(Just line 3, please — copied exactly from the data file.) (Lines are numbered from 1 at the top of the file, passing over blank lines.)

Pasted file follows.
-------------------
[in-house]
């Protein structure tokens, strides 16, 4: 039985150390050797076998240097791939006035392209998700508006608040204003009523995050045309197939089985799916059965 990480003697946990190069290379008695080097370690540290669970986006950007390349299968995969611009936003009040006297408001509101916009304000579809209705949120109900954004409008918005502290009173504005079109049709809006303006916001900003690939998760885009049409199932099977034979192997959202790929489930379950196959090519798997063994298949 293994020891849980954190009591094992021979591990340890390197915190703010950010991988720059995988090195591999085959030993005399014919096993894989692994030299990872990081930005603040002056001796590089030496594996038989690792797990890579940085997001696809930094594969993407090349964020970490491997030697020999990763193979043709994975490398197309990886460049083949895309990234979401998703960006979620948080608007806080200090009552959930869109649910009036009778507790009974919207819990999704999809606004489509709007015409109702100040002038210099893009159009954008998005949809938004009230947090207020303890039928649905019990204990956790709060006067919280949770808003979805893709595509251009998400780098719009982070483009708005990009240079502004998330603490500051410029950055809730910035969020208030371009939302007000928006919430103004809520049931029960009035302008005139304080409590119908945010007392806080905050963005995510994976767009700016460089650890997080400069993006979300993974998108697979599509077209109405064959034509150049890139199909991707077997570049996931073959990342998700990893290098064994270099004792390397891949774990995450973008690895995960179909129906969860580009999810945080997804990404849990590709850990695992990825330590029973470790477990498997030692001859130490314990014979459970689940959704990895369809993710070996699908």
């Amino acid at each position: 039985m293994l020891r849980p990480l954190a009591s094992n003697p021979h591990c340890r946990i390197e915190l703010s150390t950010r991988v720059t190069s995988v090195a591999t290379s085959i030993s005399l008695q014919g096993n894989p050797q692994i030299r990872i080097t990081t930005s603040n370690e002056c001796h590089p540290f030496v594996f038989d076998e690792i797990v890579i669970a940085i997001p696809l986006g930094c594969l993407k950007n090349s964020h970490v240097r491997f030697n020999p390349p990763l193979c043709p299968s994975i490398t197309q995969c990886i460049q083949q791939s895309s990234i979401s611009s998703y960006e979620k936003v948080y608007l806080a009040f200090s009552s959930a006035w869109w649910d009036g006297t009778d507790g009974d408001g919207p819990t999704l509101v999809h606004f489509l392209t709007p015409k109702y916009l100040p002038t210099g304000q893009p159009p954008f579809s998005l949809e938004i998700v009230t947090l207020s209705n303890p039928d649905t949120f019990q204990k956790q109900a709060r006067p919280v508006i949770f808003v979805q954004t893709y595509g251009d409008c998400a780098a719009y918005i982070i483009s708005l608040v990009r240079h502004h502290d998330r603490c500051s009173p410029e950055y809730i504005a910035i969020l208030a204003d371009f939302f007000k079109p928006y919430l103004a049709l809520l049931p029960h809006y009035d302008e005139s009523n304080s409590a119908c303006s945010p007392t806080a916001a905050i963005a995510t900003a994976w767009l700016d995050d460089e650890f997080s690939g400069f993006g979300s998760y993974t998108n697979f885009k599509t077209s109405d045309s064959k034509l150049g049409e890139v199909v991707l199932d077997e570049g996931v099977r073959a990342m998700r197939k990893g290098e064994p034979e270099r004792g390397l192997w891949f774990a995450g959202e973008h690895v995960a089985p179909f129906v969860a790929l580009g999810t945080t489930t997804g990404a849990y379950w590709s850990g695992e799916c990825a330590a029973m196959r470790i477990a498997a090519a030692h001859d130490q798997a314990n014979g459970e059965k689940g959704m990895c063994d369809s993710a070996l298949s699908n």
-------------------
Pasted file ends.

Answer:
């Amino acid at each position: 039985m293994l020891r849980p990480l954190a009591s094992n003697p021979h591990c340890r946990i390197e915190l703010s150390t950010r991988v720059t190069s995988v090195a591999t290379s085959i030993s005399l008695q014919g096993n894989p050797q692994i030299r990872i080097t990081t930005s603040n370690e002056c001796h590089p540290f030496v594996f038989d076998e690792i797990v890579i669970a940085i997001p696809l986006g930094c594969l993407k950007n090349s964020h970490v240097r491997f030697n020999p390349p990763l193979c043709p299968s994975i490398t197309q995969c990886i460049q083949q791939s895309s990234i979401s611009s998703y960006e979620k936003v948080y608007l806080a009040f200090s009552s959930a006035w869109w649910d009036g006297t009778d507790g009974d408001g919207p819990t999704l509101v999809h606004f489509l392209t709007p015409k109702y916009l100040p002038t210099g304000q893009p159009p954008f579809s998005l949809e938004i998700v009230t947090l207020s209705n303890p039928d649905t949120f019990q204990k956790q109900a709060r006067p919280v508006i949770f808003v979805q954004t893709y595509g251009d409008c998400a780098a719009y918005i982070i483009s708005l608040v990009r240079h502004h502290d998330r603490c500051s009173p410029e950055y809730i504005a910035i969020l208030a204003d371009f939302f007000k079109p928006y919430l103004a049709l809520l049931p029960h809006y009035d302008e005139s009523n304080s409590a119908c303006s945010p007392t806080a916001a905050i963005a995510t900003a994976w767009l700016d995050d460089e650890f997080s690939g400069f993006g979300s998760y993974t998108n697979f885009k599509t077209s109405d045309s064959k034509l150049g049409e890139v199909v991707l199932d077997e570049g996931v099977r073959a990342m998700r197939k990893g290098e064994p034979e270099r004792g390397l192997w891949f774990a995450g959202e973008h690895v995960a089985p179909f129906v969860a790929l580009g999810t945080t489930t997804g990404a849990y379950w590709s850990g695992e799916c990825a330590a029973m196959r470790i477990a498997a090519a030692h001859d130490q798997a314990n014979g459970e059965k689940g959704m990895c063994d369809s993710a070996l298949s699908n």